Aiding in claims management

The presence of cameras in your fleet vehicles can protect against fraud by providing evidence that your driver was not at fault for an accident. A few scenarios can help illustrate this value:

  • Another driver cuts off your fleet truck and applies the brakes to cause an intentional collision. He then files an insurance claim against your company. The camera footage can reveal the actions of the other driver to greatly assist with determining liability and provide the evidence needed to successfully defend against a fraudulent claim.
  • An intersection accident occurs where the other driver makes a turn on red in front of your driver, who has a green light. The camera can show the traffic light status and refute any arguments of who had the right-of-way.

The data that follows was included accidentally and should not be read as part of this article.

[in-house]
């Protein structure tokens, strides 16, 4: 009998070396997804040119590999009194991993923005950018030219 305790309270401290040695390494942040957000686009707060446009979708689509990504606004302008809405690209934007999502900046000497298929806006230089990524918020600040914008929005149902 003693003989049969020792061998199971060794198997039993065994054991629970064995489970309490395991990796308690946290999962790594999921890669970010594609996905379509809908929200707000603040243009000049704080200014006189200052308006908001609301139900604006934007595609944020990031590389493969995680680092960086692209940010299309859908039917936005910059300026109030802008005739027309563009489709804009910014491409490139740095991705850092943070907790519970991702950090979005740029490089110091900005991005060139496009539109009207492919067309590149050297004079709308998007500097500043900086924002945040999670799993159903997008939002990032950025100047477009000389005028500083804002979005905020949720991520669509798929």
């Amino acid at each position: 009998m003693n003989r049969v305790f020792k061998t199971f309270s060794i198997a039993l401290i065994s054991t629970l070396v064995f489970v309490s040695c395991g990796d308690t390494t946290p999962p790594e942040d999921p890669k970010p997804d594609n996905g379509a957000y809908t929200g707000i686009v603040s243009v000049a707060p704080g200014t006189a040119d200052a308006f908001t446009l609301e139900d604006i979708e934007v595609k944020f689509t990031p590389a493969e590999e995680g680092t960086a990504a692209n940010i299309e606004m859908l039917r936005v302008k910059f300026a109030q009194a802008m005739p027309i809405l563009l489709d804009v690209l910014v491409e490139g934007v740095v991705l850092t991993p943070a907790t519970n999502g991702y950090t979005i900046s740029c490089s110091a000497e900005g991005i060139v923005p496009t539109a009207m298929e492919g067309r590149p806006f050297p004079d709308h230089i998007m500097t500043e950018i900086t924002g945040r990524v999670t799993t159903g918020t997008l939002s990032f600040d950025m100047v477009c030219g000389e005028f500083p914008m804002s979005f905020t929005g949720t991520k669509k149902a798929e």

• One of your vehicles rear-ends another vehicle. Though your driver may be liable, the video can show your driver did everything possible to stop. The video may also show the other driver walking around after the accident with no signs of injury in contradiction to a claim for debilitating injuries.

In each of these examples, a dash camera can assist in defending the insured customer. Bottom line, trucking companies can be the targets of inflated and outright false claims. Dash cameras help to defend and/or mitigate these exposures. They can also help provide information early in the discovery process that dictates whether a claim should be vigorously defended or whether an early settlement should be pursued to save time and expense.

Capturing the moment